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Lechonk, a small pig Pokémon in Scarlet and Violet, raises its ears in surprise and/or aggression. Image: Game Freak/The Pokémon Company, Nintendo via Polygon

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Can you Nuzlocke Pokémon Scarlet and Violet?

The short answer is: sort of

The Nuzlocke challenge is a fan-favorite way to play through Pokémon games. The premise is simple: You can only catch the first Pokémon you encounter in each area, and if a Pokémon faints in battle, you can’t use it again for the rest of the run. The Nuzlocke requires a combination of luck and skill — and it relies very heavily upon random number generation.

This all works well in Pokémon games with linear, disparate routes to journey through, ones with tall grass hiding wild Pokémon that are just waiting to jump out and attack you. But with Pokémon Scarlet and Violet, the main series now has an open world with Pokémon roaming about freely, and there are no random encounters at all. How do you do a true Nuzlocke in a game where you can scan an area and pick out the Pokémon you need, rather than getting stuck with whatever jumped out of the grass?

A traditional Nuzlocke may not be fully possible in Scarlet and Violet, but with a little creativity — and maybe a virtual dice roller — you can keep the spirit of the challenge intact. Let’s go (ha) step by step through the pillars of the Nuzlocke challenge to see what still works and what needs to be adjusted for the times.

Step 1: Limiting your Pokémon

Although Scarlet and Violet’s world is large and open, you can still absolutely limit yourself to catching one Pokémon per named area in Paldea. The map is divided into north, south, east, and west sections, with each of those further broken up into numbered areas, and the game tells you when you’re leaving one and entering another. (Unlike in the mostly open-world spinoff Pokémon Legends: Arceus, filling out your Pokédex isn’t required to progress in Scarlet and Violet.)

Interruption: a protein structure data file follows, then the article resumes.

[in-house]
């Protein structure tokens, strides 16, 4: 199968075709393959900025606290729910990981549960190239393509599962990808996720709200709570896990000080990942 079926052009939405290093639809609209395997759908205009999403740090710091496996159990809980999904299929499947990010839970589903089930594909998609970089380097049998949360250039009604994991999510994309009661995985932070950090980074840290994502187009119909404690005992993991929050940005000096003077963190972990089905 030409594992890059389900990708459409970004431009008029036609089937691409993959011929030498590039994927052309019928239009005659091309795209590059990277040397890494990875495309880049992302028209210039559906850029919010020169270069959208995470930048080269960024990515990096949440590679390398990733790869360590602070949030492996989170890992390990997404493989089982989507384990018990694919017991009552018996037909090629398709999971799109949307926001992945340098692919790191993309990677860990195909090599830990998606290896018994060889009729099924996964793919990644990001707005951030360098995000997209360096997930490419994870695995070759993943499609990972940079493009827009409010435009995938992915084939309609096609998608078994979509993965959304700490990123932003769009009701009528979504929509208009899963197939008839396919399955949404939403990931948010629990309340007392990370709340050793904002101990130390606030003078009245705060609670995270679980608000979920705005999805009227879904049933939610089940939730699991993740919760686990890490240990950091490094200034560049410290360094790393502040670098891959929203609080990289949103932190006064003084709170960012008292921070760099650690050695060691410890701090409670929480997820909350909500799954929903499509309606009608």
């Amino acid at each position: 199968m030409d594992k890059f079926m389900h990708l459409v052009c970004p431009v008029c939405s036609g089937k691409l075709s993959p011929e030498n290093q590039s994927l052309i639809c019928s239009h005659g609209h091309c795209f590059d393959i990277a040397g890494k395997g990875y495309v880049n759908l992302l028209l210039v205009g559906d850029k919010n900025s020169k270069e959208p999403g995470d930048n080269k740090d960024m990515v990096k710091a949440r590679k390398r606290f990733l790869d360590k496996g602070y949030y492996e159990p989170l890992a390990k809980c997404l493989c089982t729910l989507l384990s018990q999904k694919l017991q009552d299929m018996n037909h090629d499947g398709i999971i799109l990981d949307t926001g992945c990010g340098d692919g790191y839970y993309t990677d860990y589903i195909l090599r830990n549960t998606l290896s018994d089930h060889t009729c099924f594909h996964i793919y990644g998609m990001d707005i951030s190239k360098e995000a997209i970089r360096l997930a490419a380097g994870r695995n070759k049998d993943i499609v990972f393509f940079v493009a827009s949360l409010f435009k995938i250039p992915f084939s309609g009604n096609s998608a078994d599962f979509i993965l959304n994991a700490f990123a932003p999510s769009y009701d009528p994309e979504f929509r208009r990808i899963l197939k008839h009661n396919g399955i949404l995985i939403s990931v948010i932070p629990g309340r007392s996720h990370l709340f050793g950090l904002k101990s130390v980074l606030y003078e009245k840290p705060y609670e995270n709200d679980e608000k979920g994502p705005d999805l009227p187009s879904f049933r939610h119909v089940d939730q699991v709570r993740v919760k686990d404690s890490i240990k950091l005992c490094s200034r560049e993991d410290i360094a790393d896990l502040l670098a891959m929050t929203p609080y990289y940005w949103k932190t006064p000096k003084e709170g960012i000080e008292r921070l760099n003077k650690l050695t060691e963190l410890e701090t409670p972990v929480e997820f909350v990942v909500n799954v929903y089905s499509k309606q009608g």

The map in Pokémon Scarlet shows the southern area of the Paldea region, which includes named areas like “South Province (Area Two)” and “South Province (Area Five).” There are no borders around these areas, so it’s not completely clear where each one ends and the next begins.
While the map in Scarlet and Violet doesn’t show borders for each numbered area, the games will tell you when you’re leaving one and entering another.
Image: Game Freak/The Pokémon Company, Nintendo via Polygon

You’ll probably want to write down where you’re catching Pokémon, though. It’s a little harder to track nebulous provinces and areas than linear routes that connect the dots of cities on a map.

Step 2: RNG

This is where it gets trickier. Scarlet and Violet do have an element of randomness to them in that different Pokémon may spawn in the same location each time you visit it, but to keep the Pokémon you catch random, you’ll have to do some RNG yourself. The easy way: When you first enter a new area, close your eyes and wander around until you run into a Pokémon, and congrats! That’s the Pokémon you get.